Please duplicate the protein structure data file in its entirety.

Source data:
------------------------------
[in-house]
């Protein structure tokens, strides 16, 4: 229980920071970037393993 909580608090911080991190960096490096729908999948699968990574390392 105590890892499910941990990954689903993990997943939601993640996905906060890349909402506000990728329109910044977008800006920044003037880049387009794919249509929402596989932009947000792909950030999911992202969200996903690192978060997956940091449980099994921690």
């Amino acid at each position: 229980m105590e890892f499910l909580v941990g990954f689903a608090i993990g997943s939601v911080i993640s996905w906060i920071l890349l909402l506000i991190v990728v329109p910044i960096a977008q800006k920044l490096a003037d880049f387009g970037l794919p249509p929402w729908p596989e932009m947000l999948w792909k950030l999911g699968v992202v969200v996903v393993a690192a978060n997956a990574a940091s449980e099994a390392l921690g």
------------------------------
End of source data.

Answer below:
[in-house]
């Protein structure tokens, strides 16, 4: 229980920071970037393993 909580608090911080991190960096490096729908999948699968990574390392 105590890892499910941990990954689903993990997943939601993640996905906060890349909402506000990728329109910044977008800006920044003037880049387009794919249509929402596989932009947000792909950030999911992202969200996903690192978060997956940091449980099994921690």
């Amino acid at each position: 229980m105590e890892f499910l909580v941990g990954f689903a608090i993990g997943s939601v911080i993640s996905w906060i920071l890349l909402l506000i991190v990728v329109p910044i960096a977008q800006k920044l490096a003037d880049f387009g970037l794919p249509p929402w729908p596989e932009m947000l999948w792909k950030l999911g699968v992202v969200v996903v393993a690192a978060n997956a990574a940091s449980e099994a390392l921690g």